Preparation Before Embarking on a Long Voyage – Part 1: Safety Equipment
Inspired by the imminent Oyster World Rally, Vortec Marine office conversation has turned to what preparation is involved for a long voyage.
Preparing for a long adventure sail has many elements, and this article looks at the most important, Safety.
(img from windtraveler blog)
Do you need one? Liferafts are expensive, bulky and if your vessel is under 13.7m there is no legal requirement to carry one. But if you are heading off on an adventure, can you really afford not to?
Don’t be fooled into thinking a dinghy or RIB is a suitable alternative, as these will easily flip over in a swell and offer no protection from the elements.
Type & Size: Consider hiring a liferaft as a cost-effective alternative to buying your own. There are various categories, offering different levels of protection. Whichever you choose, make sure it is large enough to carry everyone on board, especially if you intend to pick up passengers for various legs. It would be disastrous to have 6 of you on board but only a 4-person raft.
Stowage: Your liferaft should be on deck and easy to access in an emergency. Using an HRU (a hydrostatic release unit) will launch the liferaft automatically if the HRU sensor is under a certain water depth. Make sure the painter is correctly attached to the HRU, which includes a ‘weak link’ which will break and release the liferaft once fully deployed.
How Many? You should carry enough for all crew plus a couple of spares, just in case one gets damaged, fails to go off, or is hidden under a bunk and you can’t find it when you need it. You should also carry spare gas canisters, just in case you accidentally inflate yourself on a guardwire or from a rogue wave.
What Type? Choices come down largely to personal preference, but do make sure you choose the correct buoyancy for your weight (not just the biggest you can find). Each lifejacket should have crotch straps and splash hoods attached – anyone who has completed an RYA Sea Survival course will know first hand the difference this makes.
Servicing: Coded or commercial vessels are required to have their lifejackets professionally serviced annually, but even pleasure sailors should regularly check their lifejackets;
– check the lifejacket fabric for signs of wear and tear,
– check the gas cylinder for signs or erosion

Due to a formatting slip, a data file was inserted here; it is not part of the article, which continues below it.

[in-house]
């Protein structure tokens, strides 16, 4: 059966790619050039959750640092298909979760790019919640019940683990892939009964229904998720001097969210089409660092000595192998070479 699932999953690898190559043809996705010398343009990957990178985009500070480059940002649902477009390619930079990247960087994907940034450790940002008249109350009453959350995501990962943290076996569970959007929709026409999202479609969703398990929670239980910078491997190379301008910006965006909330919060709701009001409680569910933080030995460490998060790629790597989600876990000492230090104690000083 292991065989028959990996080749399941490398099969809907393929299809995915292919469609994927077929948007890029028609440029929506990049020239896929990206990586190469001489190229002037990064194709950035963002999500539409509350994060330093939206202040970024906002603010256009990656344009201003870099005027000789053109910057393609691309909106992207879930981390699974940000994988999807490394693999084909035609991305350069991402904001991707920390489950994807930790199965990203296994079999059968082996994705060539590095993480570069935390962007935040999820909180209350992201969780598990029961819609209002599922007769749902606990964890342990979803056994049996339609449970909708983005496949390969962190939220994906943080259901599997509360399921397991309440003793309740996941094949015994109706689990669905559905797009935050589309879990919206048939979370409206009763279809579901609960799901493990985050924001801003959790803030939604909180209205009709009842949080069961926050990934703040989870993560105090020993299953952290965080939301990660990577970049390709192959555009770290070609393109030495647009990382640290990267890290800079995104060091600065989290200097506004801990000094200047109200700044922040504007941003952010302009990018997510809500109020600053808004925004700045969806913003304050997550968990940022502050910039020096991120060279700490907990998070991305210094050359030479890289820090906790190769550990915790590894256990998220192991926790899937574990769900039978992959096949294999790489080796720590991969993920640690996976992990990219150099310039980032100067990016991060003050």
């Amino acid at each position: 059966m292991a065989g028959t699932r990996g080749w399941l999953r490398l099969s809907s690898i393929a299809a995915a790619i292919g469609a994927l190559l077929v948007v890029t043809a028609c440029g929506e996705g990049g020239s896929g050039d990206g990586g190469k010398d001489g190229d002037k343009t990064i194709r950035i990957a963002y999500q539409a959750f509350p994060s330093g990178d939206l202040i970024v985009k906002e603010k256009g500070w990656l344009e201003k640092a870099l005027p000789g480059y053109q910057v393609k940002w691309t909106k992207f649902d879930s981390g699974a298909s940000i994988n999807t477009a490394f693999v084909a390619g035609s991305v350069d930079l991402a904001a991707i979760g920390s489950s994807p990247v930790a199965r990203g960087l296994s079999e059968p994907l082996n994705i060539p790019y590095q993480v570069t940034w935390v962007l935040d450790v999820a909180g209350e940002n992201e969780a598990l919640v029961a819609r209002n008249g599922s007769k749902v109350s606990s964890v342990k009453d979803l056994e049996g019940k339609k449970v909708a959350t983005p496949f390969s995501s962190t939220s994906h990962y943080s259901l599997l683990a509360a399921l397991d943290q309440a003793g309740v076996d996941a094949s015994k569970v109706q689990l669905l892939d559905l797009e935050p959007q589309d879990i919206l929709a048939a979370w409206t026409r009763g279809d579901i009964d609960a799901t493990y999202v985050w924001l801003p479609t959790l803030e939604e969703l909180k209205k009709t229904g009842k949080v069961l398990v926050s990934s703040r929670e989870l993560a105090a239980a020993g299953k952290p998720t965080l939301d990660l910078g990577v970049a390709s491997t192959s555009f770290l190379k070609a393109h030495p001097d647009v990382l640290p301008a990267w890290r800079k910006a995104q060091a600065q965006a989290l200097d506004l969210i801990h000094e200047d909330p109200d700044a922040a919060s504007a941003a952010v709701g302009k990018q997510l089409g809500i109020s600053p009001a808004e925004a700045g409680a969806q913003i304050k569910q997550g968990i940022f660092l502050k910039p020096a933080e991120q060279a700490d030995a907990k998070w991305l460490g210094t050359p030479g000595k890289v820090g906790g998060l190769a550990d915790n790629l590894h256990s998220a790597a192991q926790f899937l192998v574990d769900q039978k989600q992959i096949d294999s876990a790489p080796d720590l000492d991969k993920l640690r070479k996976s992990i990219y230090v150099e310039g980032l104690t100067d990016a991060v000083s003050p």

– inflate the jacket manually and leave for 24 hours to check if there is a leak in the bladder.
Wear It: With modern designs, lifejackets are comfortable and unobtrusive, so don’t just take them – wear them!
What type: There should be plenty of lifelines on board. Ideally some with different designs – some single strop, others with a double clip which allows you to either choose a long or short length, as well as to reposition your line without ever being unattached.
Jackstays: It is also essential that there is something to clip onto – i.e. jackstays. These should run the full length of the yacht allowing crew to move around during manoeuvres. If these are attached to the boat using shackles, check them regularly for corrosion and ideally fit with split rings to prevent accidental release. Webbing jackstays are the most common, and you can prolong their life by checking for chafing and not leaving exposed to UV rays whilst in marinas.
4. Register your EPIRB
All commercial ships, and most conscientious yacht owners will have an EPIRB (Emergency Position Indicator Radio Beacon) on board. These can be triggered manually or automatically, and will send a coded distress signal to the nearest rescue centre. EPIRBs with inbuilt GPS can enable rescue services to pinpoint your location to within 50m. The EPIRB must be registered to the vessel, so if you have a new EPIRB or just bought a new yacht – make sure you update the registry via the MCA (in the UK) as it is actually an offence not to keep your registration up to date.
Email: email@example.com for any help.
Whilst VHF and GMDSS, and mobile phones are useful for contacting help, flares are still an important part of your safety repertoire. Make sure your watertight flare box contains a mix of orange smoke, rocket and handheld flares.
What’s Inside? Your life raft should contain a little ‘emergency ration kit’ , but with very little effort you can organise your own. Ideally use a brightly coloured watertight bag which should always be easily accessible so you can simply grab-and-go in case of emergency. Pre-pack it with some chocolate bars, long life food, bottled water, any regular medications you would need, a torch, a spare knife and suncream. Maybe even a little line-fishing kit and pre-made first aid kit. Once you’re onboard pop your passport in too.
In our next blog, we look at recommended training for long-distance cruising sailors.